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General Produce Co., Ltd. v. Warehouse Markets, LLC

United States District Court, E.D. California

April 1, 2015

GENERAL PRODUCE CO., LTD., a California limited partnership, Plaintiff,
v.
WAREHOUSE MARKETS, LLC, a California limited liability company; MICHAEL A. WEBB, an individual; NYCOLE WARREN, an individual; and C & S WHOLESALE GROCERS, INC., a Vermont corporation, Defendants. FRESHKO PRODUCE SERVICES, INC., a California corporation, Intervening-Plaintiff,
v.
WAREHOUSE MARKETS, LLC, a California limited liability company; MICHAEL A. WEBB, an individual; NYCOLE WARREN, an individual; and C & S WHOLESALE GROCERS, INC., a Vermont corporation, Defendants.

FINDINGS AND RECOMMENDATIONS

DALE A. DROZD, Magistrate Judge.

This matter came before the court on October 17, 2014, for hearing of intervening plaintiff FreshKo Produce Services, Inc.'s, ("FreshKo"), motion for default judgment. Attorney June Monroe appeared on behalf FreshKo. No appearance was made by or on behalf of any defendant. Oral argument was heard and the motion was taken under submission. Having considered all written materials submitted with respect to the motion, and after hearing oral argument, the undersigned recommends that the intervening plaintiff's motion for default judgment be granted.

PROCEDURAL BACKGROUND

On April 17, 2013, plaintiff General Produce Co., Ltd., ("General Produce"), commenced this action by filing a complaint and paying the required filing fee.[1] (Dkt. No. 1.) Defendants Warehouse Markets, LLC, ("Warehouse"), Michael A. Webb, Nycole Warren and C & S Wholesale Grocers, Inc., ("C &S Wholesale"), ("Defendants"), filed answers in May of 2013. (Dkt. Nos. 9-11.) On June 6, 2013, the parties filed a stipulation to stay pending defendant Warehouse's payment to plaintiff General Produce the sum of $70, 636.79. (Dkt. No. 12.) On June 10, 2013, the assigned District Judge issued an order, pursuant to the parties' stipulation, staying this action pending either dismissal or plaintiff's providing of notice of defendants' default as to payment. (Dkt. No. 13.)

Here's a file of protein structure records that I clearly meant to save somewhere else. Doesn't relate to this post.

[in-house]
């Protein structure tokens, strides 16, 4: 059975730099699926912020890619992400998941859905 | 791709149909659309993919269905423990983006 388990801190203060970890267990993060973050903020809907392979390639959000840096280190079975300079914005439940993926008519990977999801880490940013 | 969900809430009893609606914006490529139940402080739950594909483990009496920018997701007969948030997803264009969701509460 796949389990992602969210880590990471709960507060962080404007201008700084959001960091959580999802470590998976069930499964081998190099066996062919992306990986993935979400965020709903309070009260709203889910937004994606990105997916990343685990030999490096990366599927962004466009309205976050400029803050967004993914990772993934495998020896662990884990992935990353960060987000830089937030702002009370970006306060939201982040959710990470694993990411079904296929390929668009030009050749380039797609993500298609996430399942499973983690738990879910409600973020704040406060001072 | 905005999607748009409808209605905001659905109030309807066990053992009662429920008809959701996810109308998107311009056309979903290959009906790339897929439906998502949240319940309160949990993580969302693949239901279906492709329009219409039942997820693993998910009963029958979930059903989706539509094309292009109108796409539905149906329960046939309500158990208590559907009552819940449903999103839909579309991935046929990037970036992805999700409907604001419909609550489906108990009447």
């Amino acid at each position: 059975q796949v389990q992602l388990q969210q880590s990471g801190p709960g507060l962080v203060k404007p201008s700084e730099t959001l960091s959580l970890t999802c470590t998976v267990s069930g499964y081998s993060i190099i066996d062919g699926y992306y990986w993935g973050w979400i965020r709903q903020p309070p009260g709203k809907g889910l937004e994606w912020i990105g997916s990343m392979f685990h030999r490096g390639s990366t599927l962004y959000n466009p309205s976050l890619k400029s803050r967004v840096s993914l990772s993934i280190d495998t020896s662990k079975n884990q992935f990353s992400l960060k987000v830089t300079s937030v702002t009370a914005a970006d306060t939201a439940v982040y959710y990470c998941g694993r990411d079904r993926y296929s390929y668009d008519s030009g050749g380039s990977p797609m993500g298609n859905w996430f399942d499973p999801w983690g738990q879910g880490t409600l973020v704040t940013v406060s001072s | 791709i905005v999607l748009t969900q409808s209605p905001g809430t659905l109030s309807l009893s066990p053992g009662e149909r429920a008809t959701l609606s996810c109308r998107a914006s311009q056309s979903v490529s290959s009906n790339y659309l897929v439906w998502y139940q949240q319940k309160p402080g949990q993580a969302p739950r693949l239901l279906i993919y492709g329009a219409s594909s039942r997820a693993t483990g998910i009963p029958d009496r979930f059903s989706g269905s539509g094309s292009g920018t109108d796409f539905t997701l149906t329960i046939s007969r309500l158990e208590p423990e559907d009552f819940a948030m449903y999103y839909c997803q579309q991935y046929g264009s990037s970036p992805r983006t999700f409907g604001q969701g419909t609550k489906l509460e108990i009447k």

On December 10, 2013, General Produce filed a notice of default in payment with the court. (Dkt. No. 16.) On December 23, 2013, the assigned District Judge vacated the stay of this action. (Dkt. No. 18.) On January 14, 2014, FreshKo filed a motion for leave to intervene in this action. (Dkt. No. 19.) The assigned District Judge granted FreshKo's motion to intervene on April 10, 2014. (Dkt. No. 30.)

On April 18, 2014, FreshKo filed an intervening complaint. (Dkt. No. 31.) Therein, FreshKo alleges causes of action for breach of contract, against defendant Warehouse, and violations of the Perishable Agricultural Commodities Act ("PACA"), 7 U.S.C. § 499e, et seq., unjust enrichment and conversion against defendants Warehouse, Michael A. Webb, Nycole Warren and C & S Wholesale. The complaint seeks declaratory relief, damages in the amount of $41, 869.50 plus fees, costs and interest.

On August 19, 2014, FreshKo filed a request for the Clerk's entry of defendants' default, (Dkt. No. 47), and on August 22, 2014, the Clerk of the Court entered defendants' default.[2] (Dkt. No. 48.) On July 24, 2014, the assigned District Judge granted a motion to withdraw as counsel of record filed by defendants' counsel.[3] (Dkt. No. 41.) FreshKo filed the motion for default judgment now pending before the court on September 15, 2014, and it came for hearing before the undersigned pursuant to Local Rule 302(c)(19) on October 17, 2014. (Dkt. Nos. 49 & 54.) Despite being served with all papers filed in connection with FreshKo's motion for default judgment (Dkt. No. 53) there was no opposition to the motion for default judgment filed by any defendant nor did any of the defaulting defendants appear at the hearing on the motion for default judgment.[4]